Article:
"I was just telling him off. He was all wrong about something and I was correcting him."

          "Did Einstein listen?"

          "No, sweetie. That wasn't the point. I was just telling your father off because he was wrong."

          "Well, my old lady told me to get married."

          "She was weird," my mother says, and takes a sip of the coffee I've warmed up for her. "This tastes good. I just couldn't stand a marriage like hers. I'd feel stifled, being with someone all the time and doing everything together. Who could stand that kind of oppressive relationship. It's neediness. I'd want to scream."

          "I guess."

          I didn't tell her what woke me up for the second time this morning, not the tinkle of chimes, but the shiver of scratching nails, or ask her how the coffee could taste good when she can't taste it. I put a couple of black olives on my mother's plate, slice some feta and rub it on toast for her. Sometimes I feel like I'm married to my mother. To change the subject I say, "What freaked me out was the idea of that log cabin."

          "You mean that thing they made together? Why would a grown man make a dollhouse for his wife? Weird."

          "And what does she do with it now that he's dead? It's like a tomb, isn't it? Like looking in at some warm, cozy place but you can't go in. Or the other way around, it's like she's stuck inside alone and she can't get out."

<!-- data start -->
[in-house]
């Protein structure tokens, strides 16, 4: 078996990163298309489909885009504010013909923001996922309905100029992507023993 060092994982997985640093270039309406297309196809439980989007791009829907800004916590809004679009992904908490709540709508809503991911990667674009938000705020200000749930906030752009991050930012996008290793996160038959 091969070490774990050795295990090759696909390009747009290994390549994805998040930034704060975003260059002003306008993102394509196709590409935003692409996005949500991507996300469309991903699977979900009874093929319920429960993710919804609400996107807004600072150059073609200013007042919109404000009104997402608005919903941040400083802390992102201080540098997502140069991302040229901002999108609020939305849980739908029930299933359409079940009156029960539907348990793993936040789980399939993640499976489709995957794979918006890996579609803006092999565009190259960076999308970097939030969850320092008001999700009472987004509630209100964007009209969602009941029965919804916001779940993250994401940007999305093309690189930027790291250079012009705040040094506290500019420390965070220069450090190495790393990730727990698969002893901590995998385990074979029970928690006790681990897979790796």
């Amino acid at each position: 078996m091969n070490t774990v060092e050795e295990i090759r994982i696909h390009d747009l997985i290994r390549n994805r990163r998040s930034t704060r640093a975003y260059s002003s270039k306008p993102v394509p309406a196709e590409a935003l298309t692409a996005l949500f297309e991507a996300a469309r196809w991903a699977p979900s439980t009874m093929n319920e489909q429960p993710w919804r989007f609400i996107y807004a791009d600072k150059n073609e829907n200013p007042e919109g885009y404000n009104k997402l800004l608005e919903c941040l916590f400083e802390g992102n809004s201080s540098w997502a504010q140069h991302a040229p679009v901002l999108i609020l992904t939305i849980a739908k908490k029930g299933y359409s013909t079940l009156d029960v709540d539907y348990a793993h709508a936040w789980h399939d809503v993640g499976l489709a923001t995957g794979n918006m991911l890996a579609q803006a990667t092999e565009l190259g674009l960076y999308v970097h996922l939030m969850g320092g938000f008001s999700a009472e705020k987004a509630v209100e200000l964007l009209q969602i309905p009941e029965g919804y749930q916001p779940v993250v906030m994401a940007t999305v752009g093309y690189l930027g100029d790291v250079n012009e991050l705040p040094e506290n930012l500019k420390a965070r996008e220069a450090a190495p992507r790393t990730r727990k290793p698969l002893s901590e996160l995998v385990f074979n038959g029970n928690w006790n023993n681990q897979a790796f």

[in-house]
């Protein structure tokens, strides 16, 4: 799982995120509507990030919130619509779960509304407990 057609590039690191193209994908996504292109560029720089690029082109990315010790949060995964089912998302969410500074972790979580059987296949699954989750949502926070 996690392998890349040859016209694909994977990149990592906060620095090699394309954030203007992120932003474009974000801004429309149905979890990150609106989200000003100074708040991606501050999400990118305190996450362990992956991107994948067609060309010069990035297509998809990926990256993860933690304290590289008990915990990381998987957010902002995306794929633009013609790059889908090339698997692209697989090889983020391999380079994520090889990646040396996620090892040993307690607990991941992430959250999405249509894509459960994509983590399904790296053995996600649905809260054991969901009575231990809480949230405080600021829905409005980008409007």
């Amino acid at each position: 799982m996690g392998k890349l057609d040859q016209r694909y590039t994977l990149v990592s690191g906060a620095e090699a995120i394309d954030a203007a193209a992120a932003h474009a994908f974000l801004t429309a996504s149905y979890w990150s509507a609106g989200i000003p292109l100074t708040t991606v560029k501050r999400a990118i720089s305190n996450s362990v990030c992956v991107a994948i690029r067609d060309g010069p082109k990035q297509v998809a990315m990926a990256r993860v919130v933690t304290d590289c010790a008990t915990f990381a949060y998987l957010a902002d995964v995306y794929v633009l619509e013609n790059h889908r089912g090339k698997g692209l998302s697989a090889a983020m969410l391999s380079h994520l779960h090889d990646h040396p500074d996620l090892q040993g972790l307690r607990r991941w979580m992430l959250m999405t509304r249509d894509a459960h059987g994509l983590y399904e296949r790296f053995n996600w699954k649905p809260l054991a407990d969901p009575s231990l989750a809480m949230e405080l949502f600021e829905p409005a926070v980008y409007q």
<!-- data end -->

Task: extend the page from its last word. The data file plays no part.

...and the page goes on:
"But she doesn't look at it that way," my mother says.

          What if Dream Scheherazade is right, that it doesn't matter who we marry--or what we see or don't see? If marriage isn't really about individuals or love then it might as well be any imaginary partnership based on a blind mutual commitment to—to what?

          "She's the kind of woman who has no identity of her own," my mother continues.

          "Marriage is an imaginary partnership based on a blind mutual commitment to the monument of every truth and lie we construct." That's what I tell my mother in a loud, pompous voice—but she doesn't hear me because her back is turned as she stands at the sink, running water over the dirty dishes. I'll be sure to tell the same thing to Scheherazade if she ever turns up again.